Hospital Management

Second, we must consider the standard of care involving a person who, by possessing a particular trade or profession, holds himself or herself to having a special skill. In this scenario, Lily is the school nurse and thus holds herself to the standards of a medical nurse. The question of whether or not there is a breach of duty and can be recovered when the defendant is acting in an emergency and or when the Bolam Test[8] is applied.

The nurse, Lily, acted in the heat of the moment when she pulled out the paintbrush from Kevin’s eyes and therefore it can be argued that it may have been a bad decision and worst aftermath, at that moment, Lily saw a ten year old boy bleeding from his eye; she was forced to act quickly. In the case of Jones v Boyce,[9] it was held by Lord Ellenborough C. J. that although the man who jumped off the coach to save his life was wrong in doing so, in the moment he had acted reasonably and thus could not be guilty of negligence due to acting in an emergency.

However, it can also be argued that The Bolam Test[10] first element states, “The test is the standard of the ordinary skilled man exercising and professing to have that special skill . . . It is well established law that it is sufficient if he exercises the ordinary skill of an ordinary competent man exercising that particular art. ”[11] According to the law, it was confirmed that the reasonable skilled person is held accountable to the post of their position.

This can be illustrated with Wisher v Essex Area Health Authority[12] case, where a junior doctor was held to the standard of the post in which he was occupying at that time, one of which a senior doctor would normally perform. Because the junior doctor was filling a post which involved performing an act which he was inexperienced in, when the mistake was made. In treating the patient the junior doctor was not held to the standard of a normal junior doctor but instead to the one of a senior doctor.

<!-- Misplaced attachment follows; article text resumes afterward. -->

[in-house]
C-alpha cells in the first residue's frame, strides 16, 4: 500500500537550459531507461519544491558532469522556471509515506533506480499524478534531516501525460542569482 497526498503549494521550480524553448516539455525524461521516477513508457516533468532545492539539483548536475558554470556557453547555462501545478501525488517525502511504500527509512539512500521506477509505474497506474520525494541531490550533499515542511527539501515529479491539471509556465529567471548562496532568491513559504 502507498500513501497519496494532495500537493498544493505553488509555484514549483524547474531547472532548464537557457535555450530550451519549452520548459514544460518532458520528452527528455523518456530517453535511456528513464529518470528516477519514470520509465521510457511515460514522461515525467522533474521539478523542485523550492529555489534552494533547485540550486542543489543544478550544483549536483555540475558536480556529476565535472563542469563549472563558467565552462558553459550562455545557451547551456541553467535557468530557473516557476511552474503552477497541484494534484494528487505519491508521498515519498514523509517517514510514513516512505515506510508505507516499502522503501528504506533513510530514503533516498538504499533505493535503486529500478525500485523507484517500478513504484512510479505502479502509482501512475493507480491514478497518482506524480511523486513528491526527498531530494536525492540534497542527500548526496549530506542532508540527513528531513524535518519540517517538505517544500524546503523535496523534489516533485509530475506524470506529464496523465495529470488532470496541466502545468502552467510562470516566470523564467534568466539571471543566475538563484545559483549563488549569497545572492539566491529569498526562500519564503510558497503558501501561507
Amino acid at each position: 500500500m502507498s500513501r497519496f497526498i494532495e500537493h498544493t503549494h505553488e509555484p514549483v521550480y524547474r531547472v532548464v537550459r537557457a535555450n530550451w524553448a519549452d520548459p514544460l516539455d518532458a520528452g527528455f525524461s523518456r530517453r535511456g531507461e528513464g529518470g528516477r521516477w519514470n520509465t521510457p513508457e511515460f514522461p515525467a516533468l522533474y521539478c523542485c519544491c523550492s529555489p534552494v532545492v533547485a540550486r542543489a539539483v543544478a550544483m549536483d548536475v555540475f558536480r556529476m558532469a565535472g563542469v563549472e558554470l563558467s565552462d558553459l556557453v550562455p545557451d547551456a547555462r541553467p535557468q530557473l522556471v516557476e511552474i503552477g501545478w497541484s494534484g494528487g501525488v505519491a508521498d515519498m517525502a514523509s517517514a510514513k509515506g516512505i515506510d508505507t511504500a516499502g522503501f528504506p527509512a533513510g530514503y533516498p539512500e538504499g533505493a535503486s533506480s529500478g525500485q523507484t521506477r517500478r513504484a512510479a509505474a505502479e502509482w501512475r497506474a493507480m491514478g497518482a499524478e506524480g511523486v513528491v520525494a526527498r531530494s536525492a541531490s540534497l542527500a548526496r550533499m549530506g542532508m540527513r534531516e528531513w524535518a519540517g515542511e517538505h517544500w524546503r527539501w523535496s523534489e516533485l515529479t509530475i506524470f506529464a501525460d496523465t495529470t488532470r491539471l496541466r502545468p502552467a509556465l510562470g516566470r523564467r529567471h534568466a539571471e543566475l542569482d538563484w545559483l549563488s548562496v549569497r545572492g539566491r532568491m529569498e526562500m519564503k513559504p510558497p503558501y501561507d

When applying the first element of The Bolam Test,[13] Kevin can possibility claim negligence against school Nurse Lily arguing that as a professional. She is expected to be qualified in the sense of the same standard of care, which is required of all reasonable and professional nurses holding that same post. The second element of The Bolam Test[14] as stated by McNair J. , if “he has acted in accordance with a practice accepted as proper by a responsible body of medical men skilled in that particular art,”[15] an individual will not be held liable in negligence. This can be seen in Bolam v.

Friern Hospital Management Committee,[16] where Mr. Bolam was a mental patient suffering from acute depression and was given administering electro-convulsive therapy (ECT) which is an effective treatment for this condition; he had brief but severe electric shock. This shock can cause muscle spasms of magnitude to break patient’s bones, as a result Mr. Bolam suffered fractured pelvis. In this case the doctor who administered (ECT) as a treatment for Mr. Bolam’s acute depression escaped liability even though there was a group of practitioners who opposed this conduct.

If school nurse Lily is able to provide sufficient evidence that a group of nurses who opposed to pulling the paintbrush out of Kevins’ eye, than by applying the second element outlined in The Bolam Test, Kevin would not be able to claim negligence against Nurse Lily, thus she would not be held liable for the damages to his eye. Conclusions Consequently given the specific facts outlined in the scenario, it remains quite clear that Kevin would not be able to claim any negligence against Miss Harrit and James. Although, it could be argued for and against nurse Lily, the final decision would be based upon the court.

According to the elements set out in Bolam, Lily’s actions would not be considered negligent. Her decision to pull out the paintbrush was supported as she was forced to act quickly and by a reasonable body of professional opinion, though whether or not it had rational basis would be at the court’s discretion.


Primary Resources: Bolam v Friern Hospital Management Committee [1957] 1 W. L. R. 582. Glasgow Corporation v Muir [1943] A. C. 448. Jones v Boyce [1816] 1 Stark. 493. Mullin v Richards [1998] 1 W. L. R 1304. Wilsher v Essex Area Health Authority [1987] Q. B. 730.

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